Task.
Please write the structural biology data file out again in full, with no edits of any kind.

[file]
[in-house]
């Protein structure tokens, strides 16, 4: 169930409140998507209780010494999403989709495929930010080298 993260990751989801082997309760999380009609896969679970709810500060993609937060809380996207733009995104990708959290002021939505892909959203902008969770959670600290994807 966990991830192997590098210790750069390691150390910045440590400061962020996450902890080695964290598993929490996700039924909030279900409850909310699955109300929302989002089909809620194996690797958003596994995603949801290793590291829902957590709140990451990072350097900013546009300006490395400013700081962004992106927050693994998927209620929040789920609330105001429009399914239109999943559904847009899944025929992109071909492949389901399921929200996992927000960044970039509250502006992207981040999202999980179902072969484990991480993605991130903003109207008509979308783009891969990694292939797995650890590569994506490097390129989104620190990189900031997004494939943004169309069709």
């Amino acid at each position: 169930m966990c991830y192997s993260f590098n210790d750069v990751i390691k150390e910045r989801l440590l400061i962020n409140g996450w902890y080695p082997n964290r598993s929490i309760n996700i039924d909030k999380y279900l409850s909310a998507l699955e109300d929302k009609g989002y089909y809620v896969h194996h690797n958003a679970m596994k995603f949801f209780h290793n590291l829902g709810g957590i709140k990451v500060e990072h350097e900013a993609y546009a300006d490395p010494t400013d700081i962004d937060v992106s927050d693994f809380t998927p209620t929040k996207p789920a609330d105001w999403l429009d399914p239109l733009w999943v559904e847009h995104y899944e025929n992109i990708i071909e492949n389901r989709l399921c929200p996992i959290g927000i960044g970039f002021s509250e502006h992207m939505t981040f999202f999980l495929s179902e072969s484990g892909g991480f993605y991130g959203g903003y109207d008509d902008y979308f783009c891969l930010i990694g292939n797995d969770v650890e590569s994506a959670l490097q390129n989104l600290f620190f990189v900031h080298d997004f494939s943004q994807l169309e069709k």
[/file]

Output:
[in-house]
């Protein structure tokens, strides 16, 4: 169930409140998507209780010494999403989709495929930010080298 993260990751989801082997309760999380009609896969679970709810500060993609937060809380996207733009995104990708959290002021939505892909959203902008969770959670600290994807 966990991830192997590098210790750069390691150390910045440590400061962020996450902890080695964290598993929490996700039924909030279900409850909310699955109300929302989002089909809620194996690797958003596994995603949801290793590291829902957590709140990451990072350097900013546009300006490395400013700081962004992106927050693994998927209620929040789920609330105001429009399914239109999943559904847009899944025929992109071909492949389901399921929200996992927000960044970039509250502006992207981040999202999980179902072969484990991480993605991130903003109207008509979308783009891969990694292939797995650890590569994506490097390129989104620190990189900031997004494939943004169309069709």
């Amino acid at each position: 169930m966990c991830y192997s993260f590098n210790d750069v990751i390691k150390e910045r989801l440590l400061i962020n409140g996450w902890y080695p082997n964290r598993s929490i309760n996700i039924d909030k999380y279900l409850s909310a998507l699955e109300d929302k009609g989002y089909y809620v896969h194996h690797n958003a679970m596994k995603f949801f209780h290793n590291l829902g709810g957590i709140k990451v500060e990072h350097e900013a993609y546009a300006d490395p010494t400013d700081i962004d937060v992106s927050d693994f809380t998927p209620t929040k996207p789920a609330d105001w999403l429009d399914p239109l733009w999943v559904e847009h995104y899944e025929n992109i990708i071909e492949n389901r989709l399921c929200p996992i959290g927000i960044g970039f002021s509250e502006h992207m939505t981040f999202f999980l495929s179902e072969s484990g892909g991480f993605y991130g959203g903003y109207d008509d902008y979308f783009c891969l930010i990694g292939n797995d969770v650890e590569s994506a959670l490097q390129n989104l600290f620190f990189v900031h080298d997004f494939s943004q994807l169309e069709k």